Gene Stone’s book, ‘The Secrets of People Who Never Get Sick’ is an inspiration. In each chapter, whether it be on ‘napping’, cold showers, friendship or garlic, Gene Stone includes an excerpt on ‘sharing in the secret’. The following is on Garlic.

Share in the Secret
Garlic can be ingested in many ways. Some people cook it and some eat it raw—which is fine if you can abide the taste and the resulting pungent breath. (Current research doesn't indicate whether one form is more healthful than the other.) Garlic also comes in many liquid forms, such as teas and syrups.
It also is available in pill form. Many garlic experts disparage the pills, however, claiming that the process of making them may destroy the flower's power.

For example, garlic researcher Dr. David Kraus of the University of Alabama at Birmingham says that much of garlic's medical value is related to its odor. When the active ingredient in garlic, allinin, is converted to allicin (as when a bulb is crushed or damaged), garlic gives off hydrogen sulfide, its gassy smell. arelease of hydrogen sulfide is sacrificed, you won't be getting garlic's full benefits.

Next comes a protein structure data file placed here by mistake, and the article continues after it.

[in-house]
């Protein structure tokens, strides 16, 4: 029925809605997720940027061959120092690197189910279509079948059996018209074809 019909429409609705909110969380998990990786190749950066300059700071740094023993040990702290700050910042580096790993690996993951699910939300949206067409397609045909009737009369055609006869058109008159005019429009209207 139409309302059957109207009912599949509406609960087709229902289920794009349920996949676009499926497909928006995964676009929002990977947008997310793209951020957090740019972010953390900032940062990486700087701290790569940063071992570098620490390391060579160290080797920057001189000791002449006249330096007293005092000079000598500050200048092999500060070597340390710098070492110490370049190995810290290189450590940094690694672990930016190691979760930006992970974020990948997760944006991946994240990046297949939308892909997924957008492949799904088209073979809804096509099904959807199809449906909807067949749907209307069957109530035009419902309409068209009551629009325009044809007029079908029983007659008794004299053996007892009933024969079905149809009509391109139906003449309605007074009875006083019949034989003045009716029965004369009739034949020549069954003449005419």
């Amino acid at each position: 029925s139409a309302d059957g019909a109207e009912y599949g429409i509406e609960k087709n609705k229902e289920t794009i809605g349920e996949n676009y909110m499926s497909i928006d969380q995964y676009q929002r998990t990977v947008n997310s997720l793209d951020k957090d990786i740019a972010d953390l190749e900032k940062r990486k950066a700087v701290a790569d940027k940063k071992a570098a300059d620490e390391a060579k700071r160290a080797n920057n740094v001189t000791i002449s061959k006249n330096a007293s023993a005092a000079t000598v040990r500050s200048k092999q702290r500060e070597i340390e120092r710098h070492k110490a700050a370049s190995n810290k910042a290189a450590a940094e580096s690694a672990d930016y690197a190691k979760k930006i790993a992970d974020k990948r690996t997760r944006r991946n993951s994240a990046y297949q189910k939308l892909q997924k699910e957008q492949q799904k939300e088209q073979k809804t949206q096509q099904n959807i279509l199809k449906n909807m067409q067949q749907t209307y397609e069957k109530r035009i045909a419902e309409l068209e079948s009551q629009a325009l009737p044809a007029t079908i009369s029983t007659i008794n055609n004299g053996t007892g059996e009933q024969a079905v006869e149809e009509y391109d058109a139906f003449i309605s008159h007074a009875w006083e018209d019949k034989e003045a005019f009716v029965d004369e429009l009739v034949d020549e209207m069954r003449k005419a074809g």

Others point out that allicin isn't present in raw garlic per se: Instead, it forms in your mouth within seconds as you eat it, when an enzyme known as allinase turns allinin into allicin. If you take a garlic pill, the stomach's acidic environment can prevent the necessary conversion from taking place.

If you do decide to eat garlic, the most potent form is fresh. Store it in a loosely covered container away from heat and sunlight. It need not be refrigerated, and will keep for up to two months.

Do not store garlic in oil at room temperature, however. Such mixtures provide the perfect conditions for producing dangerous botulism, regardless of whether the garlic is fresh or has been roasted first.

Susan Brown's favorite way to add garlic into her diet is what she calls zug: "You use enough parsley (or cilantro) to fill up the Cuisinart—about two cups—plus about four cloves of garlic, three hot peppers, half of a small onion, half a mango, salt and black pepper to taste, and a third of a cup of olive oil—or any combination of these items to taste." Blend, then spread the mixture on toast or use it as seasoning in anything from a stir fry to pasta dishes.

To make her "healing soup," Susan brings a medium saucepan of water to a boil with five cloves of garlic, a halved onion, a couple of carrots, a handful of shiitake mushrooms, and a few strips of wakame seaweed, then covers and simmers the mixture for a couple of hours. She then adds a couple of tablespoons of organic miso and a pound of small cubes of organic tofu, and simmers the soup for fifteen more minutes.